Mitigating the effects of extreme weather on the building envelope

  • 9 Mar 2016


1-Lee Davies CA-GROUPGuest Blog: Lee Davies, Technical Director for building envelope specialist CA Group Limited (, explains about how the effects of extreme weather can be mitigated by the very fabric of the building.


When it comes to modern building design the issue of weather has never been higher up the agenda. But in spite of this, awareness of the vital role which can be played by the envelope in securing the building’s long-term integrity is still relatively low among those involved in the design and specification process.

Buildings and adverse weather

There are multiple factors that might influence the way in which a building reacts in adverse weather. Not only is each building on any given site different but individual buildings themselves vary between points on the building envelope in their ability to withstand the effects of wind, rain and snow.

The ridges, corners and edges of a building for example are most susceptible to high wind pressures, rain and water ingress will most likely occur at the cladding end laps and where through fasteners have penetrated the building from the outside to the inside. In the case of snow, drift as well as general loads must be accounted for. All of these elements require careful, robust detailing in order to ensure the building is fit for purpose and will continue to endure as the British weather becomes more and more extreme.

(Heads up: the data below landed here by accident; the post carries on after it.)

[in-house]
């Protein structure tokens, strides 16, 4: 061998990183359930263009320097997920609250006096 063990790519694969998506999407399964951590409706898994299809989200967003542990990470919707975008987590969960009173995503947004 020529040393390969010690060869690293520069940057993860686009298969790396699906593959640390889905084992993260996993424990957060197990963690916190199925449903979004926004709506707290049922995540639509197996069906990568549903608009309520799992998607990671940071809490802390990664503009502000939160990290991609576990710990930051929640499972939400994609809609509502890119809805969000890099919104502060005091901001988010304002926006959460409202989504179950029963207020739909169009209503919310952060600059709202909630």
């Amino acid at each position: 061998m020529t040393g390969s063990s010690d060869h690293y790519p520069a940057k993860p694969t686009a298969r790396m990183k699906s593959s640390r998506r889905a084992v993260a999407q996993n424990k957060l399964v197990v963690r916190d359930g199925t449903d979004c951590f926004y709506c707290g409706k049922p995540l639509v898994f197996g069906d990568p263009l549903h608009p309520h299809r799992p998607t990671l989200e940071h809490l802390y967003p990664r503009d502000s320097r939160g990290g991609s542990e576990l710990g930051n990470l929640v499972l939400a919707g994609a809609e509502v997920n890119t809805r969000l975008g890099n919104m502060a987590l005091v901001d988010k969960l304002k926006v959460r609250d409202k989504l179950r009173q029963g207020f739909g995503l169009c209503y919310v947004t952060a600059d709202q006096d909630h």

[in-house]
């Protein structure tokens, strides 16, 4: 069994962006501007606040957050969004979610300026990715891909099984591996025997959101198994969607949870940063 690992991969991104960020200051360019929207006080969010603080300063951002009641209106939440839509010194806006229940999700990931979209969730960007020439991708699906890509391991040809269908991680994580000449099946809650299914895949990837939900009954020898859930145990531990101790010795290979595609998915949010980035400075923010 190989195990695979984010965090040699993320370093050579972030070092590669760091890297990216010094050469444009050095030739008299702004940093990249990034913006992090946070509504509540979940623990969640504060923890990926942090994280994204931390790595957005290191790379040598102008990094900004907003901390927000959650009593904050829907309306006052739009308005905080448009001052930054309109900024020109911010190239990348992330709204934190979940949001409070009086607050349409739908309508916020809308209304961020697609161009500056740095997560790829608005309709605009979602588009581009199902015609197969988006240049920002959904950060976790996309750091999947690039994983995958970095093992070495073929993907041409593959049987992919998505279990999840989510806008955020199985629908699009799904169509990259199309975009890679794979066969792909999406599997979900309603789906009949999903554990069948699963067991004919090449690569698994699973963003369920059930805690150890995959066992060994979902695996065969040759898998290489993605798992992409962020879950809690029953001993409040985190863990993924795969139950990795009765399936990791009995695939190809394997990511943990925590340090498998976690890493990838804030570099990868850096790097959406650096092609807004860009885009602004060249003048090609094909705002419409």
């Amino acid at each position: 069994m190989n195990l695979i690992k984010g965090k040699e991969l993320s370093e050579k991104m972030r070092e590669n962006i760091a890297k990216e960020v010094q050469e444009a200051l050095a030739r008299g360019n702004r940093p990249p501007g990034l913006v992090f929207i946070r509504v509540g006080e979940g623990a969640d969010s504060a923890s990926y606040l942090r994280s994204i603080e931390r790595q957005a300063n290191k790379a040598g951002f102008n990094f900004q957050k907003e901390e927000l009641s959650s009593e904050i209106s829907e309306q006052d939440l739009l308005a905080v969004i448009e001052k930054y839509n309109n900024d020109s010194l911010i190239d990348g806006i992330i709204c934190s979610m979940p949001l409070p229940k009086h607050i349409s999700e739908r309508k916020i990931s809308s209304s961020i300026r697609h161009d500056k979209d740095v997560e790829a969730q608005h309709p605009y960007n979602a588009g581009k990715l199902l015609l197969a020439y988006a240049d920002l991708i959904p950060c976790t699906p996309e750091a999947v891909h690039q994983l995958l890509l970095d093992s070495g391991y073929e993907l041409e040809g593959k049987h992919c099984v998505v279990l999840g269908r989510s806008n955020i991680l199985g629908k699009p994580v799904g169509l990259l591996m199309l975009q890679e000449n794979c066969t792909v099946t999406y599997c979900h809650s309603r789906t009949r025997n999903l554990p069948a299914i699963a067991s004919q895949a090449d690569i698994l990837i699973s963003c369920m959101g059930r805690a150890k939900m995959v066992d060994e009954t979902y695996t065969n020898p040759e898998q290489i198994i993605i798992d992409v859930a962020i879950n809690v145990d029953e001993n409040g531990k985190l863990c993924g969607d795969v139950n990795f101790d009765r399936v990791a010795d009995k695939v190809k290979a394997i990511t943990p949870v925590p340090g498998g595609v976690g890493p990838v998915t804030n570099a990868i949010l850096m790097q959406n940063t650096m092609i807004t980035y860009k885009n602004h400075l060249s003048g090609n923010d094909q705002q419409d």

We are no strangers to adverse weather in the UK. We understand how it works and that in certain geographical areas there are patterns that it tends to follow. In the South East of England, for example, precipitation tends to come in short sharp bursts and, until relatively recently, buildings were designed with their local weather in mind. But, as we have witnessed over the past 18 months, the intensity of our weather is changing, Cumbria’s recent flooding is just one devastating example.

It’s back to the drawing board for many design teams who are increasingly approaching the problem from a worst-case scenario perspective. Calculations must be made by a qualified engineer or through the use of appropriate software operated by a person with the appropriate skills and should be based on the maximum potential weather loading that the building is likely to encounter over its life, in order for the building envelope to be specified correctly.

Historically, specialist calculations such as these would have incurred an additional cost but such is the fundamental importance in getting this right, that many companies, including CA Group, now offer the service free of charge: without it, buildings just wouldn’t survive long term.

In order to be able to better understand the risks, the design team must first understand the building’s strengths and weaknesses and the ways in which factors such as height and shape, as well as location, will have a bearing on its ability to withstand the forces of nature.

The design team must begin with a thorough assessment of the building envelope at manufacture and installation stage. Building envelope designers and specifiers should use a recognised code of practice (British Standard or Eurocode) for the calculation of wind and snow loads.

Snow loads and snow drift

Snow loads are calculated based on snow falling uniformly on a roof. The weight is evenly distributed and a calculation is made based on the transference of weight safely to the building foundations through the cladding, secondary steelwork and primary frames.